The Future of Convenience Packaging

The Future of Convenience Packaging

Category : Food & Beverages
September  2014  Pages : 127

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By focusing on the convenience-oriented features and benefits of package design, and the consumer value added, this report provides guidance to packaging designers and marketers seeking to understand how consumers define convenience and how to turn technical features into marketable consumer benefits.

- Evaluate a package design for convenience using detailed checklists of convenience features.

- Identify new ways to market a product based on convenience attributes and alternative ways to position a product to attract a new segment of users.

- Understand recent trends and advances in convenient package design, and identify opportunities to update and improve your packaging.

- Understand the “hassle factors” in packaging which turn off consumers (and deter repurchase).

Reasons To Buy
- What are the latest innovations in convenient packaging, how do they benefit consumers, and how do they contribute to brand value?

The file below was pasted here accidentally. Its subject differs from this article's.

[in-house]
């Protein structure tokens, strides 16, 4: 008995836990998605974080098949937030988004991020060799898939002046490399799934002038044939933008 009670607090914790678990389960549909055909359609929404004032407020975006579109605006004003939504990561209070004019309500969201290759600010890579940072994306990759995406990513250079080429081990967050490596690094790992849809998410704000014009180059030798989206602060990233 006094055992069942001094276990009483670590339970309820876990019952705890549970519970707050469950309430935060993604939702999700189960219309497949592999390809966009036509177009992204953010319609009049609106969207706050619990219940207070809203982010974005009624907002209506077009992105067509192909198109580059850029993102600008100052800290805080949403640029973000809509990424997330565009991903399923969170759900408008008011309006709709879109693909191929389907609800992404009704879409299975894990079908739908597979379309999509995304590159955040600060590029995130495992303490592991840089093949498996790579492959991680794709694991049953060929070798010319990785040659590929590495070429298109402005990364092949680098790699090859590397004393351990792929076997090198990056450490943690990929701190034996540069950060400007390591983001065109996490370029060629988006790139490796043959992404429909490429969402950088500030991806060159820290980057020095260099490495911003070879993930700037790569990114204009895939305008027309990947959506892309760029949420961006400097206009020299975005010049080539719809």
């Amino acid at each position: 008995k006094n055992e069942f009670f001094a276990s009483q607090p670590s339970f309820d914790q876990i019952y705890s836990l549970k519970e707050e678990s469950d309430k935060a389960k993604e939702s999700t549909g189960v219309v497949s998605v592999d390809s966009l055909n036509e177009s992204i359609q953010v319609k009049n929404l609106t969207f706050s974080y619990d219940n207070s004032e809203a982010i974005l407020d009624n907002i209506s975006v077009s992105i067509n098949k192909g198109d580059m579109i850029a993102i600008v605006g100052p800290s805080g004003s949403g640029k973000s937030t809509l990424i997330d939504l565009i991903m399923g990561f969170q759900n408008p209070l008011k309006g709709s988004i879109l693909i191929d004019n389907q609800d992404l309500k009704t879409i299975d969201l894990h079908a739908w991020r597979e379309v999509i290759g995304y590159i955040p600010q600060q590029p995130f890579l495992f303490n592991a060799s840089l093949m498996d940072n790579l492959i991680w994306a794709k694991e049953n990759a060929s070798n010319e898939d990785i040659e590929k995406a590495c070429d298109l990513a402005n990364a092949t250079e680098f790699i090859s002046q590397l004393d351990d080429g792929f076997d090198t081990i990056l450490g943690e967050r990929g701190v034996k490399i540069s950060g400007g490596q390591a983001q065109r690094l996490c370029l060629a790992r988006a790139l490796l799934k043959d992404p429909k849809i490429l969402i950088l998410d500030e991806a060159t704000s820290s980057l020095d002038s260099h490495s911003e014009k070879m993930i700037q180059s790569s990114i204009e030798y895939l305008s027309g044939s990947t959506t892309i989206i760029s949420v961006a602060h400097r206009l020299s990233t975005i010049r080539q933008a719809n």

- Where are the biggest opportunities for consumer packaged goods manufacturers to seize and adapt these innovations for their own brands?

- Why has waste reduction become an important convenience attribute for consumers and how are brands addressing this growing demand?

- How much of a price premium might my product command if I invest in more convenient packaging?

- Which packaging technologies offering consumer convenience benefits have made the biggest inroads in consumer packaged goods in the past few years?

Key Highlights
From a materials and technology standpoint, specific forms of packaging stand out as offering significant improvements in convenience. First, airless containers for cosmetics hit on the convenience attributes of storage and dispensing. Second, cook-in-pack designs are delivering healthier, better-tasting food with less consumer time and effort.

Flexible packaging has already made such strong inroads that it is poised to replace cardboard boxes, aluminum cans and plastic bottles in many FMCG categories over the next five years. Such innovation will need to be positioned to consumers as more convenient first and more sustainable second.

Successful innovation in convenient packaging does not always mean a major redesign. Sometimes a simple change that removes an existing hassle factor can be very impactful. One example of this is the shift in closures used on flexible packaging, from plastic zipper closures to hook-and-loop closures and peel-and-reseal adhesives.
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